DENVER (CN) – A retired couple who unknowingly purchased a home located in an income restricted neighborhood sued the city and county of Denver Tuesday after they were asked to sell the home at a loss.
When Marvin Randell and Patricia Taylor-Randell purchased their home in the northeastern Denver neighborhood of Green Valley Ranch in 2014, neither their agent, nor the seller’s agent, nor the seller, the city, nor the title insurance company informed them that it was located in an affordable housing neighborhood, slotted for residents who met the income requirements.
Zillow estimates the three bedroom, 1,626 square-foot home is worth $300,845. According to Your Castle Real Estate, the home was purchased in 2014 for $210,000.
The couple learned the news in April when the Denver Office of Economic Development sent them a letter asking them to prove they met income requirements or to sell the home at a loss.
“If the city is going to force them to sell at an affordable rate, then the Randells are seeking to be compensated for the loss that they would incur because they not only purchased the property at market rate but they invested a significant amount of money in refurbishing the property,” said attorney Joseph Webb who is representing the couple. “They’re looking to get the benefit of their bargain, that’s what they want.”
The Denver Office of Economic Development failed to enforce income restrictions in the affordable housing program, resulting in an estimated 300 homes to be sold at market rate to unsuspecting buyers. The lawsuit estimates Denver has 1,302 homes in the program.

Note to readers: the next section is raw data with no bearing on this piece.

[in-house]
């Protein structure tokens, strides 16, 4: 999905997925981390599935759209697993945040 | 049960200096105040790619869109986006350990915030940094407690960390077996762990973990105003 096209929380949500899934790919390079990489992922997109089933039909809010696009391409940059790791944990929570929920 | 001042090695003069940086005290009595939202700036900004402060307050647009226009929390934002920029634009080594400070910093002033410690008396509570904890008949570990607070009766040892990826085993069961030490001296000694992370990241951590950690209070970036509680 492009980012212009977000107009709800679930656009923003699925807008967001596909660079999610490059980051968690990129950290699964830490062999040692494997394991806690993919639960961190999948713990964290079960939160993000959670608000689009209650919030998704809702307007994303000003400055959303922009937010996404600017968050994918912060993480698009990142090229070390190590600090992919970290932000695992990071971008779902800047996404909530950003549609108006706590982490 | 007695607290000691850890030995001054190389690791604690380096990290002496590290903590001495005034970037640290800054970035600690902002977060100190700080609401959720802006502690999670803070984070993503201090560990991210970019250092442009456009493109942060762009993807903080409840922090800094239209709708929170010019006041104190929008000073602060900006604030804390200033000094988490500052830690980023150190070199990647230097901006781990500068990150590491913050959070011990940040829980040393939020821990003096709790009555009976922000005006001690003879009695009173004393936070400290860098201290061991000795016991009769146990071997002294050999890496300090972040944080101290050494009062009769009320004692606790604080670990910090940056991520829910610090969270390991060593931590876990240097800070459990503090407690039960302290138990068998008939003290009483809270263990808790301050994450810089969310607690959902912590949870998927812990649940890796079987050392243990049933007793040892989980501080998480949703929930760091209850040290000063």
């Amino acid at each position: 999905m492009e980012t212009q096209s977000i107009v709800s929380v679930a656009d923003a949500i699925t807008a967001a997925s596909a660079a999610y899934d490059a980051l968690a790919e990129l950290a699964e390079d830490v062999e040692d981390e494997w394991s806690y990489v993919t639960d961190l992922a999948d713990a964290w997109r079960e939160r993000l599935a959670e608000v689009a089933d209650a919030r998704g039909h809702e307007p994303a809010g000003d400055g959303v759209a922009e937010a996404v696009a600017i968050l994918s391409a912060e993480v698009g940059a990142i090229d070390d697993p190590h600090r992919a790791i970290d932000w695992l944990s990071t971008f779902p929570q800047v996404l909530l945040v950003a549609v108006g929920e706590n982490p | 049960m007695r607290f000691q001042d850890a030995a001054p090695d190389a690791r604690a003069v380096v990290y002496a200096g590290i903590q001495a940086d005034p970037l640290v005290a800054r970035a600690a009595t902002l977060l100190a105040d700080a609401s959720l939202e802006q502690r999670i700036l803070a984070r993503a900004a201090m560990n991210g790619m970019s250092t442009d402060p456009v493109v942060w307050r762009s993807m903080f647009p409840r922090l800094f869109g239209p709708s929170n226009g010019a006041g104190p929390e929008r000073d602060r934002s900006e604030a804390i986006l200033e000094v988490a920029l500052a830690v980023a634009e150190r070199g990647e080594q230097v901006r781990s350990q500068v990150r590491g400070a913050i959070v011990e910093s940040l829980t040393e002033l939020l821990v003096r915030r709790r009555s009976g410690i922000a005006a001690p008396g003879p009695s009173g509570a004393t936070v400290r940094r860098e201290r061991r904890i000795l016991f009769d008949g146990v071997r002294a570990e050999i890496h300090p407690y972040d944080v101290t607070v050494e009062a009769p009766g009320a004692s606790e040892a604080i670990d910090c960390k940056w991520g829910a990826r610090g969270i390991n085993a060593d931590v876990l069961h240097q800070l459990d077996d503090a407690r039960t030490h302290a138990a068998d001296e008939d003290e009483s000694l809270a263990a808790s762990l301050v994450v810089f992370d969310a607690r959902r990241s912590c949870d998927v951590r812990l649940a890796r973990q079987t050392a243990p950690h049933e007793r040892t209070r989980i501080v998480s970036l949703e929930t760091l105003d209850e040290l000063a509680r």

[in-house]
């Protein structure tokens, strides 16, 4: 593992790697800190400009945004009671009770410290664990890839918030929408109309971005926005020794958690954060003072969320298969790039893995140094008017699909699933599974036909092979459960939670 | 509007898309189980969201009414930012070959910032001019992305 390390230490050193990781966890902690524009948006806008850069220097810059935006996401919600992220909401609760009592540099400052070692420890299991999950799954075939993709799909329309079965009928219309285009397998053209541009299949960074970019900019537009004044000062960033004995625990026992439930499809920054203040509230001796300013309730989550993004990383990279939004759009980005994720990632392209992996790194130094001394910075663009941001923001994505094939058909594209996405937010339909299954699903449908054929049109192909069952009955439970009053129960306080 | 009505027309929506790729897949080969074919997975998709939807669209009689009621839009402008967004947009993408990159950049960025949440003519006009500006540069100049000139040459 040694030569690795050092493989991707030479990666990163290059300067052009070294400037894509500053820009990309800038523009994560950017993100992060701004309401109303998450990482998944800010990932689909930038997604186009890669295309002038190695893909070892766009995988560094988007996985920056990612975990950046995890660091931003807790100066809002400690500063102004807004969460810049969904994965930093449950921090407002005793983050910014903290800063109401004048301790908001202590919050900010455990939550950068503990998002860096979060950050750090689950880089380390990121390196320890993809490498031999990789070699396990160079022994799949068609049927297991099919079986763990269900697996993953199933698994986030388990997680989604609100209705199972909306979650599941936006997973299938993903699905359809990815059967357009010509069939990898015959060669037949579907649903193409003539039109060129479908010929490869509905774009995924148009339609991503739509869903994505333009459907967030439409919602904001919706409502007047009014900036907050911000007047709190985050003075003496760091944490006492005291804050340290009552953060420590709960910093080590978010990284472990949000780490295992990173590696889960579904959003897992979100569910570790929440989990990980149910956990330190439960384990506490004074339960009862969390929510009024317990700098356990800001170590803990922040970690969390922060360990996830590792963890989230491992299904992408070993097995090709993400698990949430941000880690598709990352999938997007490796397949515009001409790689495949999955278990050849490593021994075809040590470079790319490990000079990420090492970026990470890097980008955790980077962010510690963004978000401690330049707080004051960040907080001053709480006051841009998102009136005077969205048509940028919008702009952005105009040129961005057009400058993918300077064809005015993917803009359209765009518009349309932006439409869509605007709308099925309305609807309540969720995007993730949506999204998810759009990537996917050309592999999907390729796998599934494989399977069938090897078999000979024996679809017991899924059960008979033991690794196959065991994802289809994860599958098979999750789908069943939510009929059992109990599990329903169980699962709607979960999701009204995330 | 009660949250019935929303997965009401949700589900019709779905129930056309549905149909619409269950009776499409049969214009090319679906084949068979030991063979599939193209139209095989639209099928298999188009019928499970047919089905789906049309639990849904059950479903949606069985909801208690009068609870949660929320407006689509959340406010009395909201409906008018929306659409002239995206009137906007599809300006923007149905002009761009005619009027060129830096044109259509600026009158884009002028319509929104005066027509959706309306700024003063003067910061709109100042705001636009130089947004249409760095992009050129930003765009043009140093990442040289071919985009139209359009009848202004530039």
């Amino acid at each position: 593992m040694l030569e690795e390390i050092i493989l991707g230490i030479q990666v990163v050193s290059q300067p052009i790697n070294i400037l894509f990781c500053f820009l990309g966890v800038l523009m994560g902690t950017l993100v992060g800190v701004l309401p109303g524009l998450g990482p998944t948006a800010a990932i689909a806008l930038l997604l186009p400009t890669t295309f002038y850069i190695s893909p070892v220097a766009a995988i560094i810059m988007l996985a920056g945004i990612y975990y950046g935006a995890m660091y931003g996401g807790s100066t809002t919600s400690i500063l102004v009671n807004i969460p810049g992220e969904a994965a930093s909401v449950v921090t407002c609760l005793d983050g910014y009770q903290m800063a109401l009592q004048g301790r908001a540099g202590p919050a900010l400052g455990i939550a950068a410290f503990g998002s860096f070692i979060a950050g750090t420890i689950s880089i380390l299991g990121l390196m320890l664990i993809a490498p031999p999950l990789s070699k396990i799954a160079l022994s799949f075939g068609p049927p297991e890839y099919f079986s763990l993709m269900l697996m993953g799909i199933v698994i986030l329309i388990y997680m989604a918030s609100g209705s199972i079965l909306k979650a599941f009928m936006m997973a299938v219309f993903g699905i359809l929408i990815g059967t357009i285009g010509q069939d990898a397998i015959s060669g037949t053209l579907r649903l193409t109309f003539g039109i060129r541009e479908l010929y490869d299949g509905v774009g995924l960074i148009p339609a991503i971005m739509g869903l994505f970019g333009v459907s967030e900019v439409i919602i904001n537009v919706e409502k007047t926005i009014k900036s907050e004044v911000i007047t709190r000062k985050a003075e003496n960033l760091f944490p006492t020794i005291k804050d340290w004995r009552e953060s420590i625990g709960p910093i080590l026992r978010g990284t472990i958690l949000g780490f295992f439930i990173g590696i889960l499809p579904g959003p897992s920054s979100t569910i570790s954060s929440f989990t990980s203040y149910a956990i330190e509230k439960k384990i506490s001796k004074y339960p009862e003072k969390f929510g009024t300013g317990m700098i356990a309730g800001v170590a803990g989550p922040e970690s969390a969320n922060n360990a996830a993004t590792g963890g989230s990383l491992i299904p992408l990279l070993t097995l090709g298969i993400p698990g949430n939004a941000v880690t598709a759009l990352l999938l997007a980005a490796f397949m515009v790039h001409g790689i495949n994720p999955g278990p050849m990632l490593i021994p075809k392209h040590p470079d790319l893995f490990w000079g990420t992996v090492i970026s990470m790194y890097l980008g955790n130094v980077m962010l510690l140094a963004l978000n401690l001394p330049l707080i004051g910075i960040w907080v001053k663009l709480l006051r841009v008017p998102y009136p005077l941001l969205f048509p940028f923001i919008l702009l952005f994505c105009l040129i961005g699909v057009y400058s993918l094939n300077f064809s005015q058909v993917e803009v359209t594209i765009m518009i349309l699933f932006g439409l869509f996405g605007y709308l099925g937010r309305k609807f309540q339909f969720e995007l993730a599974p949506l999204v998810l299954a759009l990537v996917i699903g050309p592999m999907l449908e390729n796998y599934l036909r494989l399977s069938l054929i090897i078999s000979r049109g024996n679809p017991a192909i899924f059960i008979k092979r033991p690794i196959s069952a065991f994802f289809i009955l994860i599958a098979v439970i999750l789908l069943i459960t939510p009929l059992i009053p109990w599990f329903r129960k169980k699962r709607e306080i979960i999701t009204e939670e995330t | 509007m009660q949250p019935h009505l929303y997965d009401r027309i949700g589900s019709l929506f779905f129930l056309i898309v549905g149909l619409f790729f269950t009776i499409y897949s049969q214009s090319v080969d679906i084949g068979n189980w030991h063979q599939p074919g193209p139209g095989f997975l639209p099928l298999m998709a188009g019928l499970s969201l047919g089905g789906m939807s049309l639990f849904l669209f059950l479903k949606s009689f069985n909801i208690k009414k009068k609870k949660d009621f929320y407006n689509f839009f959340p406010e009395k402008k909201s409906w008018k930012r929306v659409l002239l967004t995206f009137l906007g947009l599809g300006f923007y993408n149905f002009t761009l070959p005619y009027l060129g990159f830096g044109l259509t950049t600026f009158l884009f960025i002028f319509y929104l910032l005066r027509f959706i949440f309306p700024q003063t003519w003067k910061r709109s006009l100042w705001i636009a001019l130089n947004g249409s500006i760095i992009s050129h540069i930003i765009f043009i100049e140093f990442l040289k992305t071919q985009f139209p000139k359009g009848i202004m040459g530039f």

On its website, Denver’s Office of Economic Development defines affordable housing costs as “monthly rent or mortgage, plus utilities, add up to no more than one-third of your gross household earnings.”
The Office of Economic Development did not respond to requests for comment.
“The city failed to implement procedures to ensure that all participants in the purchase and sale of affordable housing units within the City and County of Denver properly recorded and documented the affordable housing restrictions,” the complaint stated. “It is unfathomable that approximately 23 percent of the affordable housing inventory to be in violation without material negligence on the part of the city.”
Also named in the lawsuit for breach of contract are Re/Max Unlimited and Your Castle Real Estate, which brokered the deal, as well as Land Title Guarantee Company which conducted the closing and issued the plaintiffs their deed—all of which were involved in selling the Randells their home and failed to notify them of the property’s income restrictions.
The couple is asking the court to declare they are entitled to remain in the home and able to sell it at fair market value, if and when, they choose to.
“The court, that’s the only place you have where you can get it redressed,” Webb added. “That’s why we have courts; that’s the only forum for a citizen to voice his complaint and have it heard, and get a fair and impartial judgment.”